Bridging the Past

Summer 2016

Rachel Sangree

By looking back in time to study the evolution of covered bridges, Rachel Sangree equips students with wisdom they need to design structures of tomorrow.

Early-morning sunshine floods the interior of the Gilpin’s Falls Covered Bridge in Cecil County, Maryland. It bathes the trusses, arches, wood deck, and lateral braces in a thick amber haze. At the center of it all stands a smiling Rachel Sangree, PhD ’07.

“It’s so interesting, isn’t it?” says Sangree, a lecturer in the Whiting School of Engineering’s Department of Civil Engineering. “You can see how it’s all put together and how each part of the design plays an important role. Bridges are unique among structures in that way: The architecture and engineering are often one and the same, and the structure is visible to examine and think about.”

Sangree is an expert in the history and construction of covered wooden truss bridges, which began to spring up in New England in the early 1800s and reached their height of popularity by the end of the Civil War. At one time, there were as many as 10,000 covered bridges around the country. Fewer than 800 survive today.

On this bright morning, she is taking a visitor on a tour of the bridge built in 1860 so that carriages and people could traverse gurgling North East Creek. At 119 feet, it is the longest remaining covered wooden bridge in Maryland and one of five in the state listed on the National Register of Historic Places.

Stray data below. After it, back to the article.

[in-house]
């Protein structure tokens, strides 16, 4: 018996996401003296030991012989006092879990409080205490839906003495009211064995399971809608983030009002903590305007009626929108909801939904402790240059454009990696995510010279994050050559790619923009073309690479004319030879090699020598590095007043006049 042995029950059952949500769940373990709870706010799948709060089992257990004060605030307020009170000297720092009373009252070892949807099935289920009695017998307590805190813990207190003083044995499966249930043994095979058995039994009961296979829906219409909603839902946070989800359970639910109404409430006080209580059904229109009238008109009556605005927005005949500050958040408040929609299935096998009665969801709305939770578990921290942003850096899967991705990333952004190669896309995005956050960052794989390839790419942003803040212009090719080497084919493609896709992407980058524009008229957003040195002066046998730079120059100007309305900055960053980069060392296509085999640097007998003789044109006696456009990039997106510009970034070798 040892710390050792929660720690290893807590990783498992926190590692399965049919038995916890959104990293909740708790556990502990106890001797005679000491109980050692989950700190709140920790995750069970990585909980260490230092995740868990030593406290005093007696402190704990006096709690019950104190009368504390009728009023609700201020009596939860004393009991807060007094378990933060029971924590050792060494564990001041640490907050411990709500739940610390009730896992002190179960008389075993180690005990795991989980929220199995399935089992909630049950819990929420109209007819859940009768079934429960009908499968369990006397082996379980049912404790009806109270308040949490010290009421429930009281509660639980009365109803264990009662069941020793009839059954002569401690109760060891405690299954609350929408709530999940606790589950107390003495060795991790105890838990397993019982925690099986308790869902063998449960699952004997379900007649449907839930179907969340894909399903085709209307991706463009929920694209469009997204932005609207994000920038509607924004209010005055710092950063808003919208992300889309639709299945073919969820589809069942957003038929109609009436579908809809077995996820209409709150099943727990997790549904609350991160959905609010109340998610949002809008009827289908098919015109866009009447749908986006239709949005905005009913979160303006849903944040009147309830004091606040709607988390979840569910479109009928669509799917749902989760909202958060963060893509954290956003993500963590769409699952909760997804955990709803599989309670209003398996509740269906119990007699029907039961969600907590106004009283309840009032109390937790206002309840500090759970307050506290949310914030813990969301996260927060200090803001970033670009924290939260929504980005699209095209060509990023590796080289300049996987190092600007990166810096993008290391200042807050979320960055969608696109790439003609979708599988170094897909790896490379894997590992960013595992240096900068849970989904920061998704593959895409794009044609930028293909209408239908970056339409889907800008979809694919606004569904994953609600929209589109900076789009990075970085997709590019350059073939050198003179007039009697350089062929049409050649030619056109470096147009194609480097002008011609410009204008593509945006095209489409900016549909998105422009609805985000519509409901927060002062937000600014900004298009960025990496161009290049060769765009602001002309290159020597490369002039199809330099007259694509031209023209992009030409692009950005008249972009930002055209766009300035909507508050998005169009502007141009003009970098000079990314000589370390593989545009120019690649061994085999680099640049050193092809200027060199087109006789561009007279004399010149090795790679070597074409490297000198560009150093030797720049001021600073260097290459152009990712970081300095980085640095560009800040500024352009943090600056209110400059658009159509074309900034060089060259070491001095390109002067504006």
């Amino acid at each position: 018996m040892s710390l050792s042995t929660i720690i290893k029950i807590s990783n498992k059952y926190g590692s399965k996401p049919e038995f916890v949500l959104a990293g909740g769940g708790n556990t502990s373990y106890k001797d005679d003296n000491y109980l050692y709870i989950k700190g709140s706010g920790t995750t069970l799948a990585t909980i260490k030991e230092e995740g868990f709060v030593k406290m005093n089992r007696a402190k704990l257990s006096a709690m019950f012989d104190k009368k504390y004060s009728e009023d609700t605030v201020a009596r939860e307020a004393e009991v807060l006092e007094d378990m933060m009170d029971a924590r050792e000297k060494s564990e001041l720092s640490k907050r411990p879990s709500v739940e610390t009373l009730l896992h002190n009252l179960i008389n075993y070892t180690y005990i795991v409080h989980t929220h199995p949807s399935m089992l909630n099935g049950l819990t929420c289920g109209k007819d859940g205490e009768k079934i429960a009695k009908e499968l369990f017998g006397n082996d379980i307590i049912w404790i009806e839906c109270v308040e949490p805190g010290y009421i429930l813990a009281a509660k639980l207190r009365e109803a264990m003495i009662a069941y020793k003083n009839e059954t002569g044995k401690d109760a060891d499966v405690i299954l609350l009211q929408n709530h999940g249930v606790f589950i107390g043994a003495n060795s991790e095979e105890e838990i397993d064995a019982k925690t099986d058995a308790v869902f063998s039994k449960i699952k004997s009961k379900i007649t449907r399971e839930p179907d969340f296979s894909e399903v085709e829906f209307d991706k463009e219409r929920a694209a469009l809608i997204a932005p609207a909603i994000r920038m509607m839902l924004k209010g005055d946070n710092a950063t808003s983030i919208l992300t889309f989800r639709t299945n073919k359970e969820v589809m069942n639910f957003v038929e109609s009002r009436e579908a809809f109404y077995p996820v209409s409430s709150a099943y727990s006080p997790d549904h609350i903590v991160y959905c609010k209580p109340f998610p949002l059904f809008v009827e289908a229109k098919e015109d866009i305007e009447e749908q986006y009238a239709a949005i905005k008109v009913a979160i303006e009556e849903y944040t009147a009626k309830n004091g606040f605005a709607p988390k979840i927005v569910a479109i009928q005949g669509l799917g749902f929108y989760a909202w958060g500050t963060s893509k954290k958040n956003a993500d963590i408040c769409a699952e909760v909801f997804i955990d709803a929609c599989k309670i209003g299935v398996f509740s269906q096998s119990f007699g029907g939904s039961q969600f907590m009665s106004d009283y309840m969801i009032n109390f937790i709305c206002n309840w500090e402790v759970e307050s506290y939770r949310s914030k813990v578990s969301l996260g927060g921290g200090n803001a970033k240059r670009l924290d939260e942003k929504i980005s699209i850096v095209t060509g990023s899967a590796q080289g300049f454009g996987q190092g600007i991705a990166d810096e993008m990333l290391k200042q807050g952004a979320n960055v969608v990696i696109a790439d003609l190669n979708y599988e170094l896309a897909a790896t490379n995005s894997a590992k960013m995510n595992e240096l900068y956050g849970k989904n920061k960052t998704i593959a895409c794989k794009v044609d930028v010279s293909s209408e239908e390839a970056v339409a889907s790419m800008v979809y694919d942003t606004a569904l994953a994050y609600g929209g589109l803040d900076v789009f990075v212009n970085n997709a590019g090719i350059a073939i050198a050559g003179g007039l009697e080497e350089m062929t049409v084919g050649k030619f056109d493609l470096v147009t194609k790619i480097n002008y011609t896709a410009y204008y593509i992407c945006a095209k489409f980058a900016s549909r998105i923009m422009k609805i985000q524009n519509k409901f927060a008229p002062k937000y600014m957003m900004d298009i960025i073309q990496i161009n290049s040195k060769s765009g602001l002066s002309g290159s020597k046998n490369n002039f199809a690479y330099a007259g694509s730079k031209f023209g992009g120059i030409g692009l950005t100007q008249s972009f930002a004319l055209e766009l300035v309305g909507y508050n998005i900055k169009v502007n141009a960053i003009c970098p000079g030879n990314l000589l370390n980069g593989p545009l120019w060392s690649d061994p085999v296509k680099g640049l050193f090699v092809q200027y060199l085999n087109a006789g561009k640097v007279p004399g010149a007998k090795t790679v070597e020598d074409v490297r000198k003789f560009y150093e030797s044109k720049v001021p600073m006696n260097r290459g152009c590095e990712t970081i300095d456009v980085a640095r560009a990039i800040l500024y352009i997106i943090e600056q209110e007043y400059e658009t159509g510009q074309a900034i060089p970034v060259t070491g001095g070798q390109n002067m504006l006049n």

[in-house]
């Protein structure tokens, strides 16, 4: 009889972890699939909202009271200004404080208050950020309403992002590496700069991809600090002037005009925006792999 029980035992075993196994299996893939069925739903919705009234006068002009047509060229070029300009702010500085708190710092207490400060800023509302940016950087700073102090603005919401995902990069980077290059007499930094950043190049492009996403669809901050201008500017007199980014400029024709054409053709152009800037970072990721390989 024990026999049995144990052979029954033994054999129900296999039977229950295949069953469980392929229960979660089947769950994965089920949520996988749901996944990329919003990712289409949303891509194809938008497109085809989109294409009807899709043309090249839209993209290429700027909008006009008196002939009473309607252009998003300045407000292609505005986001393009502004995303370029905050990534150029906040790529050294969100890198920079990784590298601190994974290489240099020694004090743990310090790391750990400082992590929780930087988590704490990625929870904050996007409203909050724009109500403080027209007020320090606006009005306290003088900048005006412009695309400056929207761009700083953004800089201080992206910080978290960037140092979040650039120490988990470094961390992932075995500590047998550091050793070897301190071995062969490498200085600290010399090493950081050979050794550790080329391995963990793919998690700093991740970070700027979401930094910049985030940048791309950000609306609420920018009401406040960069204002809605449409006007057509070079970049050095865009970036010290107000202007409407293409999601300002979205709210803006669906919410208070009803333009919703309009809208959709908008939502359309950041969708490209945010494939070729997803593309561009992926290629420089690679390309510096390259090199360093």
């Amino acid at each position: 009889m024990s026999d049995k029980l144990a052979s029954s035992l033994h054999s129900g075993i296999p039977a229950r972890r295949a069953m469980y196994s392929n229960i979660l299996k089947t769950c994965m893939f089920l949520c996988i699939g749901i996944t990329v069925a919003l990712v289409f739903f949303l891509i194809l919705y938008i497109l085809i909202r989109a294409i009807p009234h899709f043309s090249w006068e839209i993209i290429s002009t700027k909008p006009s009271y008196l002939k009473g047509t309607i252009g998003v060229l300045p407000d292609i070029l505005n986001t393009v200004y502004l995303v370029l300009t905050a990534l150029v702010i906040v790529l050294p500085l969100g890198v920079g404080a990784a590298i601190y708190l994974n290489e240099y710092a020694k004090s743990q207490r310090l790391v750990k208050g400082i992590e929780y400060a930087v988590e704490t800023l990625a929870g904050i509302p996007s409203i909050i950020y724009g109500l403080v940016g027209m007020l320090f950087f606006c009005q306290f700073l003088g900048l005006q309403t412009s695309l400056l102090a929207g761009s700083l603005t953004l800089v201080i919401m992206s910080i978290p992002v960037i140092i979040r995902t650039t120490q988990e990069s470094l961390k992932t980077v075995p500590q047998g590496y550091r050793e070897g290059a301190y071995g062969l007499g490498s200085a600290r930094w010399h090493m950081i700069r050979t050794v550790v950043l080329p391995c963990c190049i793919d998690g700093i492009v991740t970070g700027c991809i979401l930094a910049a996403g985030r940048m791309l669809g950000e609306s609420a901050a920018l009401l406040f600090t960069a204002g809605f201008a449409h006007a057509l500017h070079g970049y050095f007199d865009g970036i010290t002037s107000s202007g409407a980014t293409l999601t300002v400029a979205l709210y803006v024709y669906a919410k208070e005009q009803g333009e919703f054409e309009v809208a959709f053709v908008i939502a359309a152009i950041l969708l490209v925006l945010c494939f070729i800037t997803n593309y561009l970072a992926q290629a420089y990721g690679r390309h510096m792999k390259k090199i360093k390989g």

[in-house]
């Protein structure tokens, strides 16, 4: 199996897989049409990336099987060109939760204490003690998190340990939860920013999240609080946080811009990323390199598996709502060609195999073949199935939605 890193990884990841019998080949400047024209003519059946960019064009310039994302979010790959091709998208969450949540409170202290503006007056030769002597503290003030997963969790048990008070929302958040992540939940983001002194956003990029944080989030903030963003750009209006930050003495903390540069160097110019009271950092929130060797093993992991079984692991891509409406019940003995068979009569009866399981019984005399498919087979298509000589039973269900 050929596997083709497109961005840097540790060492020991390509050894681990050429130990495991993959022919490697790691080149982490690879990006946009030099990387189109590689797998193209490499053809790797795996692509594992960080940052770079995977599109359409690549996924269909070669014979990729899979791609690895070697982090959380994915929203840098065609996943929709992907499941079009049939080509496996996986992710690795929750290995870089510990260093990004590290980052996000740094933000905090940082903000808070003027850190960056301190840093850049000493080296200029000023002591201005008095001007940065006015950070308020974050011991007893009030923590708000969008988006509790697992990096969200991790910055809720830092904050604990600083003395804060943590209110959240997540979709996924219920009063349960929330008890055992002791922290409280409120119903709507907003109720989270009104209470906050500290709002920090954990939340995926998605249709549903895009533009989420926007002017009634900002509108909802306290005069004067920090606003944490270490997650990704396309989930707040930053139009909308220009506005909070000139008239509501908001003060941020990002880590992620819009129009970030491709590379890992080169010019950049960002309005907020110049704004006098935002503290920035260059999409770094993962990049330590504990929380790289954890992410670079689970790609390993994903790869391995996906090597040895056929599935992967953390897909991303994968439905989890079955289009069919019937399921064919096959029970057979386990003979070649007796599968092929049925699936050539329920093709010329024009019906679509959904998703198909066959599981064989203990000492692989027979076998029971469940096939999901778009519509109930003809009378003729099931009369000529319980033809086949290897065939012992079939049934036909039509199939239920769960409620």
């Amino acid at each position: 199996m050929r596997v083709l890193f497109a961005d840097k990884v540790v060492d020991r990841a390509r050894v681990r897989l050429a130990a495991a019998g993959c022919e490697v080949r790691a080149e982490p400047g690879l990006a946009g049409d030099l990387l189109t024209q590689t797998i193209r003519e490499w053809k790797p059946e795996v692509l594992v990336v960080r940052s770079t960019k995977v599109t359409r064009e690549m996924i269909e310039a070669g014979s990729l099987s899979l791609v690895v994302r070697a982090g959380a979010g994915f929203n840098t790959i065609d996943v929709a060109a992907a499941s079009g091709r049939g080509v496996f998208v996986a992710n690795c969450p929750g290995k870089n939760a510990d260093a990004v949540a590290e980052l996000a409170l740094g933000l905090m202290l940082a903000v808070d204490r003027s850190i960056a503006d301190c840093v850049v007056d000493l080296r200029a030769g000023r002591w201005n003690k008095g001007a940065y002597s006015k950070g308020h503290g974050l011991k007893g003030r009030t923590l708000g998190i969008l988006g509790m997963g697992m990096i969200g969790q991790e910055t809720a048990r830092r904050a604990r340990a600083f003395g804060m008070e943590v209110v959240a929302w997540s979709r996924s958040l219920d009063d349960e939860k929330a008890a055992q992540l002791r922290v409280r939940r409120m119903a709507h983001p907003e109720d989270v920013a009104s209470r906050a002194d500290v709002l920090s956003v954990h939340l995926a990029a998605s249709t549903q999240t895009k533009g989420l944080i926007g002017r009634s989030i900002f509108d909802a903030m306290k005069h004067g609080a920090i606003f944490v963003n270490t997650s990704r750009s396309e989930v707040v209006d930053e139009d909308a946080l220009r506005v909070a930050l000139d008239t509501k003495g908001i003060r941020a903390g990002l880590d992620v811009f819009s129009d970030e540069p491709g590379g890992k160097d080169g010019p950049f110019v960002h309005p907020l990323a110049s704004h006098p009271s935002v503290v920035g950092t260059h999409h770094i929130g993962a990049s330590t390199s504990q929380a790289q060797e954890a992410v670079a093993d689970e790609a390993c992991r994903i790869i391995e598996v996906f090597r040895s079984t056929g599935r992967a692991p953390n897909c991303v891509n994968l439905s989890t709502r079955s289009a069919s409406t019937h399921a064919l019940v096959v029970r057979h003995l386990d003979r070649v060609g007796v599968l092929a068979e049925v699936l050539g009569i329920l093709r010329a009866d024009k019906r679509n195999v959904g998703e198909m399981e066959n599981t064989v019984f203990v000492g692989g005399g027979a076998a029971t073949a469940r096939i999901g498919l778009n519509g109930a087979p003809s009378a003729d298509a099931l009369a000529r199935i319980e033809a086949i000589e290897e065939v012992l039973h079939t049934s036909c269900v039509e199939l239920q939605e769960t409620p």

“This is a great example of what we call a Burr Truss,” Sangree says. She points to the graceful timber arches and multiple king-post trusses, all fashioned out of fragrant eastern white pine and clad in a clapboard shingle shell. “This kind of truss, patented in 1806 by Theodore Burr, is all wood and relies heavily on skilled craftsmanship. It is one of the earliest successful wooden truss bridge patents. Hundreds of these were built.”

Sangree imparts her knowledge of historic covered bridges to Johns Hopkins students in civil engineering classes, such as Perspectives on the Evolution of Structures, which covers the history of structural design. Students not only learn about a structure’s engineering details; they also learn to decode its social, scientific, and symbolic significance, she notes.

“Students are often inspired by new designs—the tallest building in the world, the longest bridge—but the knowledge needed to successfully design and construct such monumental works has taken us hundreds of years to acquire, and during that time we have learned many dozens of lessons,” Sangree explains. “It’s important for students to learn how structures evolved over time, including the successes and failures throughout that evolution, so they are well-prepared to build on that knowledge when they design the monumental structures of tomorrow. ”

Sangree’s keen interest in old structures, their history, and the artisanship involved in their construction is rooted in her childhood in a turn-of-the-century stick-framed house with a wide front porch in Geneva in western New York state. The house brimmed with antiques collected by the family as well as handmade objects crafted by parents and grandparents. Her father’s avocations were woodcarving and bowl turning, and her mother was prolific in fiber arts, including weaving, quilting, and needlepoint.